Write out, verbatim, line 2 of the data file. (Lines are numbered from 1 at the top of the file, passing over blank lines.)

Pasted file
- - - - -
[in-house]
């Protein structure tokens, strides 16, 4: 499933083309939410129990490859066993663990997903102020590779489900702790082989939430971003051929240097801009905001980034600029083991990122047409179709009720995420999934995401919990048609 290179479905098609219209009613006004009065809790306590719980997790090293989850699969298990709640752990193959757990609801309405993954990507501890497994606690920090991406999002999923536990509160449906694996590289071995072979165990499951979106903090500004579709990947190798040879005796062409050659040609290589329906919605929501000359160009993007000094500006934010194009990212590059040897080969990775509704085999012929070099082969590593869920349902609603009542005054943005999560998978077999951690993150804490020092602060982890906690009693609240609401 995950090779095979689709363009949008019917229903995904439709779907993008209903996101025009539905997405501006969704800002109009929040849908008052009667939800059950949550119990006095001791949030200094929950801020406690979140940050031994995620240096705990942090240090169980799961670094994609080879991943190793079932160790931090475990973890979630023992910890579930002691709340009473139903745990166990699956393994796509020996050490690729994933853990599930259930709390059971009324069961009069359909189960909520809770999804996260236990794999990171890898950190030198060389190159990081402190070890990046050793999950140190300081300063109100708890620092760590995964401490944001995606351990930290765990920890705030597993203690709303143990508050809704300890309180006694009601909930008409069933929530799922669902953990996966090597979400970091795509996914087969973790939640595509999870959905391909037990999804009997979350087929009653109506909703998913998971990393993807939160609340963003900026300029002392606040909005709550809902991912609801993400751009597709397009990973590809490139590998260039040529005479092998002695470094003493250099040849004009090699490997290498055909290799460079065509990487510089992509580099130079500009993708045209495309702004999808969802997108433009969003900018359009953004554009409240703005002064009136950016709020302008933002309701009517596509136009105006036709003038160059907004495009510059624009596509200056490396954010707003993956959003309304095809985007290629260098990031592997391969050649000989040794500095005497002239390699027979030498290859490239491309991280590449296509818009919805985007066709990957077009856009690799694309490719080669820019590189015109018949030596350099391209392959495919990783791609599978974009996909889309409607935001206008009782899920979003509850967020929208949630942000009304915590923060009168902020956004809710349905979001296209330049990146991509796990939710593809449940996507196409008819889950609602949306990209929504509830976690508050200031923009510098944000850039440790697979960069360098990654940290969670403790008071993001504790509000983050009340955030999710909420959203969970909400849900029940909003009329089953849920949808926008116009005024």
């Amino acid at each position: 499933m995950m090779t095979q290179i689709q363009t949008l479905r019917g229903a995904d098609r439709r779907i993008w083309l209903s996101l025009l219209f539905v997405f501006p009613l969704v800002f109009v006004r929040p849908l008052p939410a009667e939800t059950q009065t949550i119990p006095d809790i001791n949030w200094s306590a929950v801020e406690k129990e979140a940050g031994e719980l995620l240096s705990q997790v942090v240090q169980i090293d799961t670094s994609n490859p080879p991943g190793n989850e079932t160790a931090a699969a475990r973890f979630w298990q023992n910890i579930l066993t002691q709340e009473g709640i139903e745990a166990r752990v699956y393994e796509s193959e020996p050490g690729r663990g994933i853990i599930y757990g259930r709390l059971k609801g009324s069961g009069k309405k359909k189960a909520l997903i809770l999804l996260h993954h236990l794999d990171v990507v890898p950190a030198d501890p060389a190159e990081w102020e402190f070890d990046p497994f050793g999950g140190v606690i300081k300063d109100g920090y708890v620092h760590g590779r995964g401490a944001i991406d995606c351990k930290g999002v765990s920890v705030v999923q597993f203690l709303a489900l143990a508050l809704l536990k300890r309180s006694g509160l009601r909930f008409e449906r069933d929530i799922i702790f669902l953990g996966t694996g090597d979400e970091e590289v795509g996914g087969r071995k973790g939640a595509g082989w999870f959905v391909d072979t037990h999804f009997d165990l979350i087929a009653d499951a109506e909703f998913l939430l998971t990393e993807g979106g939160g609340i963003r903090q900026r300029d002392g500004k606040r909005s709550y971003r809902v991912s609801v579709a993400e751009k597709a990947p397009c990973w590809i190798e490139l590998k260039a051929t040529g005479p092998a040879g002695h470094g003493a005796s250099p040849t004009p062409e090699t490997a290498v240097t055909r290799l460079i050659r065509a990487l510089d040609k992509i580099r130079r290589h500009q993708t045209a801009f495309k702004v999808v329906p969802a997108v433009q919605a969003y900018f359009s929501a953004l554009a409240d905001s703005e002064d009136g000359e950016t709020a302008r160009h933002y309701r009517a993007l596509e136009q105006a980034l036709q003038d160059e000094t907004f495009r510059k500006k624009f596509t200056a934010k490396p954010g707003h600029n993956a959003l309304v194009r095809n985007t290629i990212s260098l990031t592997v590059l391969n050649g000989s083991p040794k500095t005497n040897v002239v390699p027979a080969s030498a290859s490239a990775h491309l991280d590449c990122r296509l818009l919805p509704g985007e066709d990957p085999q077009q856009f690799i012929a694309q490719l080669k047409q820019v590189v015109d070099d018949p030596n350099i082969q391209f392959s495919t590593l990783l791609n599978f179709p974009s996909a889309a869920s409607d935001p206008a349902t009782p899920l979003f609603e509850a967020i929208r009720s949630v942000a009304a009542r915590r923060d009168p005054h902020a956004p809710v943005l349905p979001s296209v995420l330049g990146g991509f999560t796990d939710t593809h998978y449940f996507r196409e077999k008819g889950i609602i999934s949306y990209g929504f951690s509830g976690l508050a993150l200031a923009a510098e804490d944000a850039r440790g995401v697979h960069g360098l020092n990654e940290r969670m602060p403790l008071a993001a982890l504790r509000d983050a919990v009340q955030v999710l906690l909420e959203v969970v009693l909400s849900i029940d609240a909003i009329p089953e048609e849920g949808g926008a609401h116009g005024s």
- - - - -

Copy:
């Protein structure tokens, strides 16, 4: 499933083309939410129990490859066993663990997903102020590779489900702790082989939430971003051929240097801009905001980034600029083991990122047409179709009720995420999934995401919990048609 290179479905098609219209009613006004009065809790306590719980997790090293989850699969298990709640752990193959757990609801309405993954990507501890497994606690920090991406999002999923536990509160449906694996590289071995072979165990499951979106903090500004579709990947190798040879005796062409050659040609290589329906919605929501000359160009993007000094500006934010194009990212590059040897080969990775509704085999012929070099082969590593869920349902609603009542005054943005999560998978077999951690993150804490020092602060982890906690009693609240609401 995950090779095979689709363009949008019917229903995904439709779907993008209903996101025009539905997405501006969704800002109009929040849908008052009667939800059950949550119990006095001791949030200094929950801020406690979140940050031994995620240096705990942090240090169980799961670094994609080879991943190793079932160790931090475990973890979630023992910890579930002691709340009473139903745990166990699956393994796509020996050490690729994933853990599930259930709390059971009324069961009069359909189960909520809770999804996260236990794999990171890898950190030198060389190159990081402190070890990046050793999950140190300081300063109100708890620092760590995964401490944001995606351990930290765990920890705030597993203690709303143990508050809704300890309180006694009601909930008409069933929530799922669902953990996966090597979400970091795509996914087969973790939640595509999870959905391909037990999804009997979350087929009653109506909703998913998971990393993807939160609340963003900026300029002392606040909005709550809902991912609801993400751009597709397009990973590809490139590998260039040529005479092998002695470094003493250099040849004009090699490997290498055909290799460079065509990487510089992509580099130079500009993708045209495309702004999808969802997108433009969003900018359009953004554009409240703005002064009136950016709020302008933002309701009517596509136009105006036709003038160059907004495009510059624009596509200056490396954010707003993956959003309304095809985007290629260098990031592997391969050649000989040794500095005497002239390699027979030498290859490239491309991280590449296509818009919805985007066709990957077009856009690799694309490719080669820019590189015109018949030596350099391209392959495919990783791609599978974009996909889309409607935001206008009782899920979003509850967020929208949630942000009304915590923060009168902020956004809710349905979001296209330049990146991509796990939710593809449940996507196409008819889950609602949306990209929504509830976690508050200031923009510098944000850039440790697979960069360098990654940290969670403790008071993001504790509000983050009340955030999710909420959203969970909400849900029940909003009329089953849920949808926008116009005024």